You can easily adapt it to delete the n first lines changing the +2 of tail;
or to delete the last n lines changing the -1 of head.

  • This solution is incorrect as it prints the first line.
    – xhienne
    Mar 29, 2017 at 0:28
  • 1
    @xhienne Sorry, it was a mistake. I wrote 1 instead of 2 as the parameter of "tail". Now it works, thanks! :)
    – Gabrer
    Mar 29, 2017 at 11:37

ed is 'the standard text editor' and should be available on systems that don't have GNU sed. It was originally designed as a text editor, but it is well-suited to scripting.

printf '%s\n' 1d '$d' w q | ed Element_query

1d deletes the first line of the file, $d (quoted so that the shell doesn't think it's a variable) deletes the last line, w writes the file and q quits ed. printf is here used to format the commands for ed -- each is required to be followed by a newline; there are of course other ways to accomplish this.


You can select the lines between a range in awk (this assumes you know how many lines there are):

awk 'NR>1 && NR < 3' file

Or in Perl:

perl -ne 'print if $.>1 && $.<3' file

If you don't know how many lines there are, you can calculate it on the fly using grep (note that this will not count blank lines, use grep -c '' file to count them as well):

awk -vm="$(grep -c . file2.txt)" 'NR>1 && NR<m' file2.txt

I'm not going to answer how to delete a number of lines. I'm going to attack the problem this way:

grep -v '#SQL>' Element_query >outfile

Instead of counting lines, it eliminates the SQL commands by recognizing the prompts. This solution can then be generalized for other output files of SQL sessions with more commands than just two.

  • I like it. I don't know much about SQL - but is there no chance of the prompts occurring at the head of its output lines otherwise?
    – mikeserv
    Jun 11, 2015 at 20:09

You'd be far better served by cutting away the SQL commands. You can do this in two ways:

  1. If you are absolutely sure that the sequence "SQL>" does not occur anywhere else in the output,

    grep -v -F 'SQL> ' < infile > outfile
  2. If you aren't as sure,

    grep -v '^SQL> .*;$' < infile > outfile

The second version is slower but more accurate: it will ignore lines exactly beginning with "SQL> " and ending in semicolon, which seem to describe the lines you want eliminated.

However, it would be better not to put that extra output in the file to begin with. Most SQL systems have some way of doing that. I'm not too conversant with Oracle, but maybe this answer might be helpful.


There are several ways to remove leading and trailing line(s) from a file.

You can use awk as it handles both pattern matching and line counting,

#you need to know length to skip last line, assume we have 100 lines
awk 'NR>1 && NR<100 {print $0};' < inputfile
awk '/SQL/ {next}; {print $0;};' < inputfile |awk 'NR>1&& NR<10 {print $0};'

You can use grep -v to exclude lines you don't want by pattern, and you can match multiple patterns using the -E option,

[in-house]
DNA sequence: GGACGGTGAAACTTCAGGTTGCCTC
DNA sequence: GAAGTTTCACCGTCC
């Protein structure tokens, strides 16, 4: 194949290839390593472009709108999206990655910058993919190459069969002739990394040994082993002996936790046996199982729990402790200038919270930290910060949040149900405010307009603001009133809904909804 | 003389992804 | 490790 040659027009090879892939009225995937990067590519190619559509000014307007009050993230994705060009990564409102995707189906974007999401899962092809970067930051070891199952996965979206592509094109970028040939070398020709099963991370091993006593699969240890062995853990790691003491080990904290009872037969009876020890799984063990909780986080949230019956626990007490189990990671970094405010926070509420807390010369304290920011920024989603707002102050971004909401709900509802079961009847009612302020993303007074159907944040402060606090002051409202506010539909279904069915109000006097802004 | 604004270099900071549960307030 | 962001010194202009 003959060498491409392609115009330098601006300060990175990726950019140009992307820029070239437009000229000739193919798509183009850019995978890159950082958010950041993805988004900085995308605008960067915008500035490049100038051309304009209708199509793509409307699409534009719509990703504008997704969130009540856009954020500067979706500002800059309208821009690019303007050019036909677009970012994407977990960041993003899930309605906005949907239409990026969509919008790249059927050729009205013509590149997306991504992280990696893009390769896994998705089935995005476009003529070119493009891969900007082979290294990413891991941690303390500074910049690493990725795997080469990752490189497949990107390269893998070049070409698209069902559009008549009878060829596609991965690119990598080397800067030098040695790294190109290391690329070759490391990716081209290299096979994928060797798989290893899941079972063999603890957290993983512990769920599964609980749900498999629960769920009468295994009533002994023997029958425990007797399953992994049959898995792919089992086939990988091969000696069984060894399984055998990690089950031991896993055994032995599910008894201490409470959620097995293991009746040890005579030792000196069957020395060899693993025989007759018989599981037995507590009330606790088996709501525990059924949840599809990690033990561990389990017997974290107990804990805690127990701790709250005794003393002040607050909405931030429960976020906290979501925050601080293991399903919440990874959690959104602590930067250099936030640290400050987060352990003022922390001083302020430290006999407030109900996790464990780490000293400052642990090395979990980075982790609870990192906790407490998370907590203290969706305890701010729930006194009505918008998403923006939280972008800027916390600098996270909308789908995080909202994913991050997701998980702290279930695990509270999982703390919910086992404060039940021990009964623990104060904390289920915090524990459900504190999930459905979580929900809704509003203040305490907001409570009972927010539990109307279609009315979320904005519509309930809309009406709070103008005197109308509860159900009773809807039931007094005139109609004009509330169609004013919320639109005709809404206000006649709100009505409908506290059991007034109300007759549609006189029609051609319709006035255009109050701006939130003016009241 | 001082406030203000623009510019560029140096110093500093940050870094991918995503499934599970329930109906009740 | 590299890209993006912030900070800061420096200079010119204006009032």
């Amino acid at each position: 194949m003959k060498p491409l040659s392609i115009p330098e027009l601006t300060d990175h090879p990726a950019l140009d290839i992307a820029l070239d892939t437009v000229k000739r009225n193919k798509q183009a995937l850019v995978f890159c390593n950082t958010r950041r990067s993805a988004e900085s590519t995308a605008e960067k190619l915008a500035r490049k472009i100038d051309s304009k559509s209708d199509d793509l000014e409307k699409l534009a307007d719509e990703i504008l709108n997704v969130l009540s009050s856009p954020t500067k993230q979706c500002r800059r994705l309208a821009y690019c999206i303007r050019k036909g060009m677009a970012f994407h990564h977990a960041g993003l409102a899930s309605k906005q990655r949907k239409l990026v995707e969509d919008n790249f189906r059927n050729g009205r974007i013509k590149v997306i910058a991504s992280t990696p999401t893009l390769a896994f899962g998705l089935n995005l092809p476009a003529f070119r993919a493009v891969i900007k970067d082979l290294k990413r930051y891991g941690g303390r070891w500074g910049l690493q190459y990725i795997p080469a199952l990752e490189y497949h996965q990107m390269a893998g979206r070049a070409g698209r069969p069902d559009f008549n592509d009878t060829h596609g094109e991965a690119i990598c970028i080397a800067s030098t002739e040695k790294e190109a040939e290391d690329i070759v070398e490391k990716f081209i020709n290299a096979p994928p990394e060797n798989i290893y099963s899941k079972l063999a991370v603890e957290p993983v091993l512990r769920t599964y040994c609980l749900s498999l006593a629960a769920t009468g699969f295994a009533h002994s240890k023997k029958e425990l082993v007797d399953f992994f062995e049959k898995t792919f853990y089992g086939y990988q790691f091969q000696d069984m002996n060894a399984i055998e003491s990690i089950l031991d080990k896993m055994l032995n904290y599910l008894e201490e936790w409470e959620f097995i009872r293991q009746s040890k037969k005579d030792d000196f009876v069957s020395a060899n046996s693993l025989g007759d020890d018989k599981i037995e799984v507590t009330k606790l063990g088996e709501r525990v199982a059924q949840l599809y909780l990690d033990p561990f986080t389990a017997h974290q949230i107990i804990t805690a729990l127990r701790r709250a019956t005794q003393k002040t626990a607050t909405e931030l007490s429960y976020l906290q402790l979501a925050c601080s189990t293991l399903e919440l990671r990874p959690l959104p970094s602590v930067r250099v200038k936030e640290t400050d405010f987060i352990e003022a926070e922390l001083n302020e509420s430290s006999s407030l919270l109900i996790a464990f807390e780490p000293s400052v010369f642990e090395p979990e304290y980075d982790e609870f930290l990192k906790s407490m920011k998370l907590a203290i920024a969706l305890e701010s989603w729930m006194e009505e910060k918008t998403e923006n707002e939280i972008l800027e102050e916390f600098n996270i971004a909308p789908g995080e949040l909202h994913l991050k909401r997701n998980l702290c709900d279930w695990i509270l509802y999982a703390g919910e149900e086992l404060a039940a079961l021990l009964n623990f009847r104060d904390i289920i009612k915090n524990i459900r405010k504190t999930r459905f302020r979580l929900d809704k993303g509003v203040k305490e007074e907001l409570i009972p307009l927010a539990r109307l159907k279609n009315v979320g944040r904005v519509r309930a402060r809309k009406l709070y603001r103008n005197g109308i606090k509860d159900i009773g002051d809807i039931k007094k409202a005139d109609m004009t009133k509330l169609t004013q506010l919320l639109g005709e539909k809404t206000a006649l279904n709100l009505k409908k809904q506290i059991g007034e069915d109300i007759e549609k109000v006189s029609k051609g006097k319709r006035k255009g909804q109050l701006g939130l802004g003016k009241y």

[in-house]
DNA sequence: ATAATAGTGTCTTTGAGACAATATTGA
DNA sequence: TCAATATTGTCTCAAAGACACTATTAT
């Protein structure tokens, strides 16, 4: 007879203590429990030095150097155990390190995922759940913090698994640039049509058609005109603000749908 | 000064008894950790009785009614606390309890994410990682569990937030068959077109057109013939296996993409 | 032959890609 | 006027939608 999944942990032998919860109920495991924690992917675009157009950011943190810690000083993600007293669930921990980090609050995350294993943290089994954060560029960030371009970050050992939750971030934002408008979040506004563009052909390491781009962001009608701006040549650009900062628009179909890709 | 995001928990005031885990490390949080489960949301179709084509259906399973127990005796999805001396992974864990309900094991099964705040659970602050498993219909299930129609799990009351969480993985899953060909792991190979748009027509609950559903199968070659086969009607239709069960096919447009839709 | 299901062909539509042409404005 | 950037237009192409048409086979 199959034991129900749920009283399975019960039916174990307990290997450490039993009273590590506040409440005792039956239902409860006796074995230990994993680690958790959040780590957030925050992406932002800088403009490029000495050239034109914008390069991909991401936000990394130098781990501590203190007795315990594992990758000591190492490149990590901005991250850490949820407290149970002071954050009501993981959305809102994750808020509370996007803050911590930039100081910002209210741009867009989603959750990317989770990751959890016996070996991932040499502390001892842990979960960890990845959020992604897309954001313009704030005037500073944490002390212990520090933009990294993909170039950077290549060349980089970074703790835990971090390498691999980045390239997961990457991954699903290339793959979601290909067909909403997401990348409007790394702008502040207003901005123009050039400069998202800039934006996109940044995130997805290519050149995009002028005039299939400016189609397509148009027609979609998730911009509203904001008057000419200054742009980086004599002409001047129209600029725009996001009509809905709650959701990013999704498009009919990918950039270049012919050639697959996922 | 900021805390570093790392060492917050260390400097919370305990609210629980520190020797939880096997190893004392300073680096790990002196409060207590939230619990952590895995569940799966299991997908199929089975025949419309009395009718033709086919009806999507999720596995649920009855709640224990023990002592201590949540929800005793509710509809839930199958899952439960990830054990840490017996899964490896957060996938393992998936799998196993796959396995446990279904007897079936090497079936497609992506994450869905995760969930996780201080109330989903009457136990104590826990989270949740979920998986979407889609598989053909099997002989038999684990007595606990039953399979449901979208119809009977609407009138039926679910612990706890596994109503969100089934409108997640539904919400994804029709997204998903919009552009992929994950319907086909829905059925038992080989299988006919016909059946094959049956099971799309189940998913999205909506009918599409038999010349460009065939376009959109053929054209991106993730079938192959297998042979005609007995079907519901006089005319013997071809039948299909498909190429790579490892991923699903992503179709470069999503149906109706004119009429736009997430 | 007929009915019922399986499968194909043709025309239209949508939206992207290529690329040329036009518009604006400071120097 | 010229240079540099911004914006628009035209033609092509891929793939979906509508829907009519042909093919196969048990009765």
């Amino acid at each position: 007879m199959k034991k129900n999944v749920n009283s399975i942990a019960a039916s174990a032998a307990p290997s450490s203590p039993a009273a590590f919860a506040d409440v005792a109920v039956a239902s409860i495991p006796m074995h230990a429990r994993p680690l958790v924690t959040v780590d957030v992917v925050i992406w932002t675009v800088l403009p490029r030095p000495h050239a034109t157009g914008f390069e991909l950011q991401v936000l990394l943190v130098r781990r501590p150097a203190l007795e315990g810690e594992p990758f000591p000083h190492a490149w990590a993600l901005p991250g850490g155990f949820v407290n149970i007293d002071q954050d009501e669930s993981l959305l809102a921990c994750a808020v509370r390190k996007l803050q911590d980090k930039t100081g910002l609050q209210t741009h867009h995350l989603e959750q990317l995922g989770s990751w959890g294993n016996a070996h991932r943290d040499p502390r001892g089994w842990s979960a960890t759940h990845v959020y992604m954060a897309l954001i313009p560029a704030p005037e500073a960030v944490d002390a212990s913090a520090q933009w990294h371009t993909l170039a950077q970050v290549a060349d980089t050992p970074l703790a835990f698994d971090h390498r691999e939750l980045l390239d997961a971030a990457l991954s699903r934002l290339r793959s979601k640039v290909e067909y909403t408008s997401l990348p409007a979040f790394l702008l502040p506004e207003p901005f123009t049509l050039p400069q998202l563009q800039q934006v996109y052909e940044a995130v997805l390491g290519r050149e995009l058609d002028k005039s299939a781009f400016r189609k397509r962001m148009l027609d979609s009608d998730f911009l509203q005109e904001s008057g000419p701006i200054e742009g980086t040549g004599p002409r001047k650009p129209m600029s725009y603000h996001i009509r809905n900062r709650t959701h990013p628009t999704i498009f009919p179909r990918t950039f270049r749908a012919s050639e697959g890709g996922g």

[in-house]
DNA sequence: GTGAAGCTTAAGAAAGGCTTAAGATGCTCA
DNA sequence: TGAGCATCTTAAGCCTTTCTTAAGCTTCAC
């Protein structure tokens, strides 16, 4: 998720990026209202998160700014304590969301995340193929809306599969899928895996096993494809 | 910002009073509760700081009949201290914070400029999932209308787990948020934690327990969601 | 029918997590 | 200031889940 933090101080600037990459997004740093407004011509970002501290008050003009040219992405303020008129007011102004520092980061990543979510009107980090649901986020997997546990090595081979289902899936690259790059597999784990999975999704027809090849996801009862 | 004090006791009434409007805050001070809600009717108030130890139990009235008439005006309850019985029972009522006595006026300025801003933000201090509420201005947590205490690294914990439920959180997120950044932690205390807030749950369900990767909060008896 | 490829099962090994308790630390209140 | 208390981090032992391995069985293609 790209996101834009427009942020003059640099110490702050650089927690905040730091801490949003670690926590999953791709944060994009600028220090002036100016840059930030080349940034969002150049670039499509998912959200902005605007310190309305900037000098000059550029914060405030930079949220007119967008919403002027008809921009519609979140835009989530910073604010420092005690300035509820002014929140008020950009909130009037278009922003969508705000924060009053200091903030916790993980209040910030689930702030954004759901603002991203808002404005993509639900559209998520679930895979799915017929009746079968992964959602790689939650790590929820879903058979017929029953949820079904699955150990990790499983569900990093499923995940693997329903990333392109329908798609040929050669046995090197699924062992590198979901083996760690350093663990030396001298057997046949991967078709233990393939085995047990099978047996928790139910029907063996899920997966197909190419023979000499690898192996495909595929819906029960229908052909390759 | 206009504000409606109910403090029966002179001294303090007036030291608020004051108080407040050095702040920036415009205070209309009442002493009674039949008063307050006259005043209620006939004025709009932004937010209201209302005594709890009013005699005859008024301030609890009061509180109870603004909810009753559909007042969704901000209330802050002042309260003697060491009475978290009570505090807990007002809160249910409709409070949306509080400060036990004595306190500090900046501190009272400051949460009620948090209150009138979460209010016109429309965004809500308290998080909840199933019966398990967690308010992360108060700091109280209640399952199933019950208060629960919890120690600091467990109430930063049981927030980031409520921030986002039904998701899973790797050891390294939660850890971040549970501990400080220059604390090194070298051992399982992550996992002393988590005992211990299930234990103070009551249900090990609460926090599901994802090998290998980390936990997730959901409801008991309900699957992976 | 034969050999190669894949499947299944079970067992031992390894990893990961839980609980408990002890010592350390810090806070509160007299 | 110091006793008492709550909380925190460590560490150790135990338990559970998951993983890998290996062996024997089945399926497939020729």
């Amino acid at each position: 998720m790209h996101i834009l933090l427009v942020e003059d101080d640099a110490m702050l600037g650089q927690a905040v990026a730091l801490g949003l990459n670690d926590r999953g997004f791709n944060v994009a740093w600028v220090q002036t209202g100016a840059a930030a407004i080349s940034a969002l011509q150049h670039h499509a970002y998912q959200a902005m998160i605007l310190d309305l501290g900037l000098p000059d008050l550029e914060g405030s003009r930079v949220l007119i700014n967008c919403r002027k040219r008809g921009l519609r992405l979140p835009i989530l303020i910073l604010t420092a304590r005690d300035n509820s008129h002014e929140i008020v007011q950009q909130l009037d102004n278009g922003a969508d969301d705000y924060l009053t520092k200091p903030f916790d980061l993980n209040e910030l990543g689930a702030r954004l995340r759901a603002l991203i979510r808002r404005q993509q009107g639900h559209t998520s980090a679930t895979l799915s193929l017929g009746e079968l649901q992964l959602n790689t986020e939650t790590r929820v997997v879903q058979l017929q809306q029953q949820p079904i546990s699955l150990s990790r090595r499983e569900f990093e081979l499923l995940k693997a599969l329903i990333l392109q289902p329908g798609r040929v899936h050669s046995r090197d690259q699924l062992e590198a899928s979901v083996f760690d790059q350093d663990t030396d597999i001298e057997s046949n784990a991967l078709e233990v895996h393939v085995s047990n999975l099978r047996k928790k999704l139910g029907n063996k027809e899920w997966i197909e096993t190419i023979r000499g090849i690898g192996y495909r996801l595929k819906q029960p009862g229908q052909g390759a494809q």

grep -v -E "SQL>" < inputfile > outputfile

You can use head and tail to trim specific counts of lines,

lines=$((`wc -l < inputfile`-2)) #how many lines in file, less 2
head -n-1 < inputfile | head -n$lines > outputfile
tail -n+2 < inputfile | head -n$lines > outputfile

You could use vi/vim, and delete the first and last line(s),

vi inputfile
:w! outputfile

you could use a perl script, skip the first line, save each line, print when you get a next line,

#left as exercise for the reader :-)
  • 1
    For the heads you don't actually need the pipe, and, in fact it's better not to use it at all if you can get away with it. When you do head | head - while the two processes can run concurrently, they're also both processing practically all of the same data redundantly. If you do instead { head >dump; head >save; } <in you only skip by offset - the first reads 10 lines out to >dump and the second reads the next 10 lines out to >save.
    – mikeserv
    Jun 13, 2015 at 5:17

Using awk:

< inputfile awk 'NR>1 {print r}; {r=$0}' > outputfile
  • < inputfile: redirects the content of inputfile to awk's stdin
  • > outputfile: redirects the content of awk's stdout to outputfile
  • NR>1: executes the following actions only if the number of the record being processed is greater than 1
  • {print r}: prints the content of the variable r
  • {r=$0}: assigns the content of the record being processed to the variable r

So at the first execution of the awk script, the first block of actions is not executed, while the second block of actions is executed and the content of the record is assigned to the variable r; at the second execution, the first block of actions is executed, and the content of the variable r is printed (so the previous record is printed); this has the effect of printing each processed lines but the first one and the last one.

  • You are not excluding the first line. At NR==2, you print the first line of input which stored in r.
    – xhienne
    Mar 29, 2017 at 0:22